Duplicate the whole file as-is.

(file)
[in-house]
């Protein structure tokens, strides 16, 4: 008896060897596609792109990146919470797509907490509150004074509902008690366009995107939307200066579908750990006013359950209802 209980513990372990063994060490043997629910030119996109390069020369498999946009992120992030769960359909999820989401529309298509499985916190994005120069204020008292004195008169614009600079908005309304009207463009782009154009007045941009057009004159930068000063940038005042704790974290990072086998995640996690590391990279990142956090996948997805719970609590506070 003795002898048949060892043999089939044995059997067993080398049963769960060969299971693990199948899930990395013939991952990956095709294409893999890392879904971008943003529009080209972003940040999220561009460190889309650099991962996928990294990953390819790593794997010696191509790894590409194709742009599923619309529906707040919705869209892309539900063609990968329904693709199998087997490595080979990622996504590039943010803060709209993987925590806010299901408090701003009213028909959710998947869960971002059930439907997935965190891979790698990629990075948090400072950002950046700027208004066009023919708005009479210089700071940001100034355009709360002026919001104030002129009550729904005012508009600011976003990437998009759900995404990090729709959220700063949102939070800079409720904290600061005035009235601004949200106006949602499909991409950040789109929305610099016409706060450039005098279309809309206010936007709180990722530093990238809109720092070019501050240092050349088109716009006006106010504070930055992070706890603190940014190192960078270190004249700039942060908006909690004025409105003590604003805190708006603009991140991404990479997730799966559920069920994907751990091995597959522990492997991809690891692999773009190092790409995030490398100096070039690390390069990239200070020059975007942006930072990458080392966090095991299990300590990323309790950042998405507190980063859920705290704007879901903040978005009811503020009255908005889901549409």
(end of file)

[in-house]
């Protein structure tokens, strides 16, 4: 008896060897596609792109990146919470797509907490509150004074509902008690366009995107939307200066579908750990006013359950209802 209980513990372990063994060490043997629910030119996109390069020369498999946009992120992030769960359909999820989401529309298509499985916190994005120069204020008292004195008169614009600079908005309304009207463009782009154009007045941009057009004159930068000063940038005042704790974290990072086998995640996690590391990279990142956090996948997805719970609590506070 003795002898048949060892043999089939044995059997067993080398049963769960060969299971693990199948899930990395013939991952990956095709294409893999890392879904971008943003529009080209972003940040999220561009460190889309650099991962996928990294990953390819790593794997010696191509790894590409194709742009599923619309529906707040919705869209892309539900063609990968329904693709199998087997490595080979990622996504590039943010803060709209993987925590806010299901408090701003009213028909959710998947869960971002059930439907997935965190891979790698990629990075948090400072950002950046700027208004066009023919708005009479210089700071940001100034355009709360002026919001104030002129009550729904005012508009600011976003990437998009759900995404990090729709959220700063949102939070800079409720904290600061005035009235601004949200106006949602499909991409950040789109929305610099016409706060450039005098279309809309206010936007709180990722530093990238809109720092070019501050240092050349088109716009006006106010504070930055992070706890603190940014190192960078270190004249700039942060908006909690004025409105003590604003805190708006603009991140991404990479997730799966559920069920994907751990091995597959522990492997991809690891692999773009190092790409995030490398100096070039690390390069990239200070020059975007942006930072990458080392966090095991299990300590990323309790950042998405507190980063859920705290704007879901903040978005009811503020009255908005889901549409």